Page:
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TWISTed survival: identifying surrogate endpoints for mortality using QTWIST and conditional disease free survival

Zamboni, Beth A (2015) TWISTed survival: identifying surrogate endpoints for mortality using QTWIST and conditional disease free survival. Doctoral Dissertation, University of Pittsburgh. (Unpublished)

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Traditionally, the standard endpoint in most cancer clinical trials has been overall survival. For many forms of cancer, including colon cancer, the time from diagnosis to the time when this endpoint is reached can take many years. Hence, researchers and patients must wait a considerable amount of time to see if a treatment is effective. We propose an alternative surrogate endpoint which would occur in less time but still be as effective at determining treatment differences. The discovery of such an endpoint would be of Public Health importance to both patients and researchers as it would allow treatments to be tested in a shorter time and subsequently allow patients to have quicker access to a beneficial treatment.
Our approach is to use the methodology of QTWIST and conditional survival estimates, conditioning on disease free survival, to produce a potential surrogate endpoint for overall survival. To do this, we examine whether a surrogate endpoint could be theoretically produced for colon cancer. We analyzed NSABP trials C-03 through C-07 to determine the effect of conditional survival and the choice of conditioning sets in colon cancer. In doing this analysis, we examine the impact of determining the probability of surviving an additional y years given that a patient has already been alive and disease free for x years. QTWIST, quality-adjusted time without symptoms, methodology is then reviewed focusing on the underlying methodology of using weights, called utility coefficients, and how they could be applied to a partitioning of disease free survival states. Methodology combining conditional survival and the statistical methodology of QTWIST were then performed on six different sets of potential weighting coefficients. Finally, the success of the methodology was evaluated by comparing the Kaplan-Meier treatment difference p-values to the treatment difference p-values for each of the six utility coefficient approaches tested in our methodology. It is our hope that this methodology will produce a viable predictor for overall survival and one that is more predictive than using standard disease free survival estimates.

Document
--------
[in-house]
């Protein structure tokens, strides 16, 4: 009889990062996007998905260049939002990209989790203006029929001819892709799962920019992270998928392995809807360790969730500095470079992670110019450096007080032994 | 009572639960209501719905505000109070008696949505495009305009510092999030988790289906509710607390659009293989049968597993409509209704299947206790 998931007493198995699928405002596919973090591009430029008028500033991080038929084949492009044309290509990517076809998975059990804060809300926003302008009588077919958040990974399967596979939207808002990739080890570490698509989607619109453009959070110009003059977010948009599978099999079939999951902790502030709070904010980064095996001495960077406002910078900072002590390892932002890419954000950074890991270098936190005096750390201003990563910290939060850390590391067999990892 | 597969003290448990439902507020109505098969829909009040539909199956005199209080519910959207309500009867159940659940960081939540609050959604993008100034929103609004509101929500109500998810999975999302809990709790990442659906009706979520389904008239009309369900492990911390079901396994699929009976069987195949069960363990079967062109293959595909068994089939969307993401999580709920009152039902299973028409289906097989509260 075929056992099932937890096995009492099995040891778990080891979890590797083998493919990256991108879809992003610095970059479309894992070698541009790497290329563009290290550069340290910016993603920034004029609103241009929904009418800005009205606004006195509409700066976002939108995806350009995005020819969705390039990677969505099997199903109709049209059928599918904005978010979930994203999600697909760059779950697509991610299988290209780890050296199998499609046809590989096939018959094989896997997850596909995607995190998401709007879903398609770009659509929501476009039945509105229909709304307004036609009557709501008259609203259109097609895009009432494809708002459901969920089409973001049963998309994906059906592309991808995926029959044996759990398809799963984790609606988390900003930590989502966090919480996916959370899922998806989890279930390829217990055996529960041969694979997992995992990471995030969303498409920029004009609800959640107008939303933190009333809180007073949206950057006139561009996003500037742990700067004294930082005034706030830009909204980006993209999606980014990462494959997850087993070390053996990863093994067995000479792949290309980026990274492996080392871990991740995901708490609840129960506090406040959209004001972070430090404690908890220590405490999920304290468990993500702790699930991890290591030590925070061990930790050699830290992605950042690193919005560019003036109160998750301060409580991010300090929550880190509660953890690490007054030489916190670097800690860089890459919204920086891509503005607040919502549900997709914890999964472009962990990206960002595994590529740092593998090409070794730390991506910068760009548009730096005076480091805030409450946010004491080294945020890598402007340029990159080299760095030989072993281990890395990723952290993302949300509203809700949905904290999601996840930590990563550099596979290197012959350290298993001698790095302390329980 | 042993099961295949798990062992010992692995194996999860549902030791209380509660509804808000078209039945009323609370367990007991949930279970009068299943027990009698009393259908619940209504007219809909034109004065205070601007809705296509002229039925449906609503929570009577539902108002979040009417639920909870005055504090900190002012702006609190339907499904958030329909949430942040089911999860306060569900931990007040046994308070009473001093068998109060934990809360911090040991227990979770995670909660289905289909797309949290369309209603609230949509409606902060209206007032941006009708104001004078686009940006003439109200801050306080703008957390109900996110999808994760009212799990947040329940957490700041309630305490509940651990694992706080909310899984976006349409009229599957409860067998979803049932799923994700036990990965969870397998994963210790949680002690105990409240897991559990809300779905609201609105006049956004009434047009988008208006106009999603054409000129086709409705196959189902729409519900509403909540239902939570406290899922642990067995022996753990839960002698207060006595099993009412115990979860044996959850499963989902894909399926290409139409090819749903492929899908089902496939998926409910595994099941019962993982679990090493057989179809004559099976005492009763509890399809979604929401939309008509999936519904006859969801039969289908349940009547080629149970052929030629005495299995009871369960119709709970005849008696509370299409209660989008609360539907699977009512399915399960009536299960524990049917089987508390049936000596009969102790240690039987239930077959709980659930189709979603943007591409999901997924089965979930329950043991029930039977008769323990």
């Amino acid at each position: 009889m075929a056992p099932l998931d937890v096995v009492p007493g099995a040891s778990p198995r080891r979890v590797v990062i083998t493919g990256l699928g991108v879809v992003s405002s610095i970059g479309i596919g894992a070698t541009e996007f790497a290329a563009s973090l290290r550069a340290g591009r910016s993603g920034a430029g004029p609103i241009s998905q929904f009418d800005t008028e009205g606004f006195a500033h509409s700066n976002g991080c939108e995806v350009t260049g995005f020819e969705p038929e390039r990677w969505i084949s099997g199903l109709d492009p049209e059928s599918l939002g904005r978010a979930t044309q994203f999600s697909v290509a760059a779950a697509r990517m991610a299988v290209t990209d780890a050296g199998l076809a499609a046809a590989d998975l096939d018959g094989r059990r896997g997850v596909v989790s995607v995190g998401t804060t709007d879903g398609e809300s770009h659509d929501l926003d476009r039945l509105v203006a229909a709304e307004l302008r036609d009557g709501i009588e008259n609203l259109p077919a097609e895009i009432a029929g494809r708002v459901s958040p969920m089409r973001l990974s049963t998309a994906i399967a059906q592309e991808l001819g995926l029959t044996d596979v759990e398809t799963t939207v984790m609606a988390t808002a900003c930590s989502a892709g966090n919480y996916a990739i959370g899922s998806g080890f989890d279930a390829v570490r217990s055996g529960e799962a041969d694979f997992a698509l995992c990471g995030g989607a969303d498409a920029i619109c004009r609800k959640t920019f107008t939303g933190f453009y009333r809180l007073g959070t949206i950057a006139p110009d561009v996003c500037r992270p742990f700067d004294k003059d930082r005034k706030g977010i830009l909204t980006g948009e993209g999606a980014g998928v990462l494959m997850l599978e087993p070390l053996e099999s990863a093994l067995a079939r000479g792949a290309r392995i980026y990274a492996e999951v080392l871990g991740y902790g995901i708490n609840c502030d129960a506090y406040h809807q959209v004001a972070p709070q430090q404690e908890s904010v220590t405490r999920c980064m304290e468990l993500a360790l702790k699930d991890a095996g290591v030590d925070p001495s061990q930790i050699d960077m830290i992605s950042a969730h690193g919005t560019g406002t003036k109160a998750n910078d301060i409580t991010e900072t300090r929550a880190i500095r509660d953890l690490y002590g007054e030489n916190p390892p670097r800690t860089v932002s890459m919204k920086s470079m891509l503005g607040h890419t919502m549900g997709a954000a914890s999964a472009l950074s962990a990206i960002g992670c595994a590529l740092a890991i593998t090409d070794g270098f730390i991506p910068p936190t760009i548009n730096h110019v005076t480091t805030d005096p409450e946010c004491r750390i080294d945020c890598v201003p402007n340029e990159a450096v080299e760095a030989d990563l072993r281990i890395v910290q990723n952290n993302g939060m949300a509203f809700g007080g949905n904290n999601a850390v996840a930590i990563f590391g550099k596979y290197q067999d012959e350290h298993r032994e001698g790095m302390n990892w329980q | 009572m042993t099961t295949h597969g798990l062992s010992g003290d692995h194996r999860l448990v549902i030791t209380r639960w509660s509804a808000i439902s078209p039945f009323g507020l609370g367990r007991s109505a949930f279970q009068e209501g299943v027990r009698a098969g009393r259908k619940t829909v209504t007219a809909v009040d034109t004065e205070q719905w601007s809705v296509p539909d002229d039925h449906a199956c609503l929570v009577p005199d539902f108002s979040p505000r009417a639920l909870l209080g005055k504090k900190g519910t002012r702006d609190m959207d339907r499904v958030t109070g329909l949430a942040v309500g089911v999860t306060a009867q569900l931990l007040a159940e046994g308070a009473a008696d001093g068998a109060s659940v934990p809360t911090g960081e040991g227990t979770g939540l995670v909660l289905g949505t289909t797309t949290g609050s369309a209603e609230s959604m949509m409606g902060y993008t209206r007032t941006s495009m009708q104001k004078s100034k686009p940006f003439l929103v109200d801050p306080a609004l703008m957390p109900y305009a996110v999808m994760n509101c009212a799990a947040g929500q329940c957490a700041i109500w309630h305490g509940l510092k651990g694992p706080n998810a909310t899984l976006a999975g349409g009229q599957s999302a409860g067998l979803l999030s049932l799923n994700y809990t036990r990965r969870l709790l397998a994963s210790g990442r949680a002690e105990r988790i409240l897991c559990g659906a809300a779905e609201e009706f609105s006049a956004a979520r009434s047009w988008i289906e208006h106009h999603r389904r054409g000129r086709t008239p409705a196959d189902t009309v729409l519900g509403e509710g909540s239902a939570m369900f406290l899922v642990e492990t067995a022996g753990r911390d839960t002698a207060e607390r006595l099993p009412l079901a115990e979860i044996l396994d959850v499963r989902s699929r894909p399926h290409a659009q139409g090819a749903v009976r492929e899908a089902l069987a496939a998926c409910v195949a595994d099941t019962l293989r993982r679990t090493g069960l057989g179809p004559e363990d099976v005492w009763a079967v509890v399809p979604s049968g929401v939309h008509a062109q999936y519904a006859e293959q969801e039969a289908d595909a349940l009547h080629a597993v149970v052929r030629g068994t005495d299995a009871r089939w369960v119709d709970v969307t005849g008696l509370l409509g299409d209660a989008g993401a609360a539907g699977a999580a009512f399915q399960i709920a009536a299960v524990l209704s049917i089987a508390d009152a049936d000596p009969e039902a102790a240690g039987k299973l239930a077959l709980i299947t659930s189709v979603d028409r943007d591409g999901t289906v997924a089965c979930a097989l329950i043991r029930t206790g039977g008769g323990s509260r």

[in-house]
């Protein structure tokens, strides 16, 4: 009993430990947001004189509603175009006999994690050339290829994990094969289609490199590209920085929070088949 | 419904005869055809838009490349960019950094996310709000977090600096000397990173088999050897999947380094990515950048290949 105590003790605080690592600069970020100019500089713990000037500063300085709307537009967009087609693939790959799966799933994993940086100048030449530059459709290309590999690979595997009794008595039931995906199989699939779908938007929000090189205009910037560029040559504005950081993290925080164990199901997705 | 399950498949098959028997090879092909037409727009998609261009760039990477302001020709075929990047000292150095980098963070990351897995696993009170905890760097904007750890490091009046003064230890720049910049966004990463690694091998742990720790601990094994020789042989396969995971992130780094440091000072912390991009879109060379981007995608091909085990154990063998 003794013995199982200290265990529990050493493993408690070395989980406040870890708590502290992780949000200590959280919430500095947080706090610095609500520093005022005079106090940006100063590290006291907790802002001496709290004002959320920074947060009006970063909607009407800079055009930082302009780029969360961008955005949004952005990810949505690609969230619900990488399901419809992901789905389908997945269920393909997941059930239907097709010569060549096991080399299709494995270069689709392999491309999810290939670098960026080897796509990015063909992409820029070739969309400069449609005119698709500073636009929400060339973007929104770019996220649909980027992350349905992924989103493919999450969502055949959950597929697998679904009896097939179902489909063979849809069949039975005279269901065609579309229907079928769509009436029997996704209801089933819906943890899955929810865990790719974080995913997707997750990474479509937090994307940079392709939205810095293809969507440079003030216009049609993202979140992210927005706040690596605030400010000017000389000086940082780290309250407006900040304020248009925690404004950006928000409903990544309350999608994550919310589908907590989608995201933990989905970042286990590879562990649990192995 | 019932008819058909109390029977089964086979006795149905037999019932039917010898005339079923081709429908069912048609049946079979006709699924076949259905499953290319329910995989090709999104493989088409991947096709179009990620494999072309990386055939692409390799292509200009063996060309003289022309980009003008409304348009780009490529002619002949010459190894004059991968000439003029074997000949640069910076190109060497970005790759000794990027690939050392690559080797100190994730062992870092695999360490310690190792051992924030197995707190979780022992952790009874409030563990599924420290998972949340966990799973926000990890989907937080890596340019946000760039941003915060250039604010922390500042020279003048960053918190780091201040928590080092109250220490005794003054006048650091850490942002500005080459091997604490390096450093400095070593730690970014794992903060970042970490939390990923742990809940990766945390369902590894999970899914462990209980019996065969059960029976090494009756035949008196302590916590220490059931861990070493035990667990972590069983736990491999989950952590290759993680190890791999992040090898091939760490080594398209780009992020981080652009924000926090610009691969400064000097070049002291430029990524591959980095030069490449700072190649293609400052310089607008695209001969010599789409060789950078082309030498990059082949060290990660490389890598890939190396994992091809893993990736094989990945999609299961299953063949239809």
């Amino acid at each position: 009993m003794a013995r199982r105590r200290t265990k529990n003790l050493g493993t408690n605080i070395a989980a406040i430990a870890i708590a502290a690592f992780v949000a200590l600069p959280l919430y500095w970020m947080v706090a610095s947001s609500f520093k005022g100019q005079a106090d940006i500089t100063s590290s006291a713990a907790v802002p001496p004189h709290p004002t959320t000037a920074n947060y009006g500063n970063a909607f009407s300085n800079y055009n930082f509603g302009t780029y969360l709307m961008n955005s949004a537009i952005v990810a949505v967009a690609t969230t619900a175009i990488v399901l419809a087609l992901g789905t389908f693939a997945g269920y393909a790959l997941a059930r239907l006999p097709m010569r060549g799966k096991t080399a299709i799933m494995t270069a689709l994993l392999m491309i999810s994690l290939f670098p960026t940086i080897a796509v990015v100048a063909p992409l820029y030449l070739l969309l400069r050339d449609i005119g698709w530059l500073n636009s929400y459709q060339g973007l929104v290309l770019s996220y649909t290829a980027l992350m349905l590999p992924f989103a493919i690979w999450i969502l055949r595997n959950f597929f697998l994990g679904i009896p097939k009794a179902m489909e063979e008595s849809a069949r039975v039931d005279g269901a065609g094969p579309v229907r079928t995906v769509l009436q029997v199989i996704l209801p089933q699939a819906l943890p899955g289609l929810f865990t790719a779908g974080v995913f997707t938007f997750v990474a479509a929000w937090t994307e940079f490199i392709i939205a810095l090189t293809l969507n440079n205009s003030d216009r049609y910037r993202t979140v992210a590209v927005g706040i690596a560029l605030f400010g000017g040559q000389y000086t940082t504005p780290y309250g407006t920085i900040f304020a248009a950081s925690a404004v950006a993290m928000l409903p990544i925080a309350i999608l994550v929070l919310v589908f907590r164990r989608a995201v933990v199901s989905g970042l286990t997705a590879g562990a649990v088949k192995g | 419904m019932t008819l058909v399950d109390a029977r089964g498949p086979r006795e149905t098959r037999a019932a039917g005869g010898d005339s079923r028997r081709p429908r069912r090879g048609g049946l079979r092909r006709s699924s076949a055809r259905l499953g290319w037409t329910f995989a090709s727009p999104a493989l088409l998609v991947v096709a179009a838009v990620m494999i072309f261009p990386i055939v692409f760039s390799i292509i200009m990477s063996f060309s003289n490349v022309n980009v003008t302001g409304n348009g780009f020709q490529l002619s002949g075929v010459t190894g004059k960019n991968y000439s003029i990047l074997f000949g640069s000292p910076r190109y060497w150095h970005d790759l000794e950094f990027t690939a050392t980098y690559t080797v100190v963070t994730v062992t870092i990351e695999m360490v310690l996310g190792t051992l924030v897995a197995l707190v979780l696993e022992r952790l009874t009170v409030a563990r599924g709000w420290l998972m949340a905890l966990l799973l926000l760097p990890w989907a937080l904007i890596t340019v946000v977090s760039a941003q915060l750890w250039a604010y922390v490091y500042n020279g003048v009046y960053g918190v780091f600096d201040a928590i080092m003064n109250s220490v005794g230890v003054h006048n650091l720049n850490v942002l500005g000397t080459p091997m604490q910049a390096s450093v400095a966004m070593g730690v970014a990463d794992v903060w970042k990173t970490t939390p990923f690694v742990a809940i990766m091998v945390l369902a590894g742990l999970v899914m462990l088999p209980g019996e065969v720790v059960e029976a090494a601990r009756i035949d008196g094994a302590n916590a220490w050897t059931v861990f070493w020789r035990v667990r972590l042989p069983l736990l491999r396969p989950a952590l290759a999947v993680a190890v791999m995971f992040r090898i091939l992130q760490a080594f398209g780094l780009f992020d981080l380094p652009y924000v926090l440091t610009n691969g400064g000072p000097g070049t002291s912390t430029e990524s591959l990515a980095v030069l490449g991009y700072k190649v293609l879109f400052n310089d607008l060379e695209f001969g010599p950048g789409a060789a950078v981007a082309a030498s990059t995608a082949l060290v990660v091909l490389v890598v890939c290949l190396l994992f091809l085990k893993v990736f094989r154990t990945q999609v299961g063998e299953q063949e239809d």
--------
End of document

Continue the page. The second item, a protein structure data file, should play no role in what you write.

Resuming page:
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Item Type: University of Pittsburgh ETD
Status: Unpublished
CreatorsEmailPitt UsernameORCID
Zamboni, Beth Abaz12@pitt.eduBAZ12
ETD Committee:
TitleMemberEmail AddressPitt UsernameORCID
Committee ChairAnderson, Stewart J.sja@pitt.eduSJA
Committee MemberDing, Jingyingding@pitt.eduYINGDING
Committee MemberFeingold, Eleanorfeingold@pitt.eduFEINGOLD
Committee MemberLin,; yal2005@gmail.comYAL14
Date: 29 June 2015
Date Type: Publication
Defense Date: 10 April 2015
Approval Date: 29 June 2015
Submission Date: 2 April 2015
Access Restriction: 2 year -- Restrict access to University of Pittsburgh for a period of 2 years.
Number of Pages: 72
Institution: University of Pittsburgh
Schools and Programs: School of Public Health > Biostatistics
Degree: PhD - Doctor of Philosophy
Thesis Type: Doctoral Dissertation
Refereed: Yes
Uncontrolled Keywords: Conditional Survival, Surrogate Endpoint
Date Deposited: 29 Jun 2015 16:26
Last Modified: 01 May 2017 05:15


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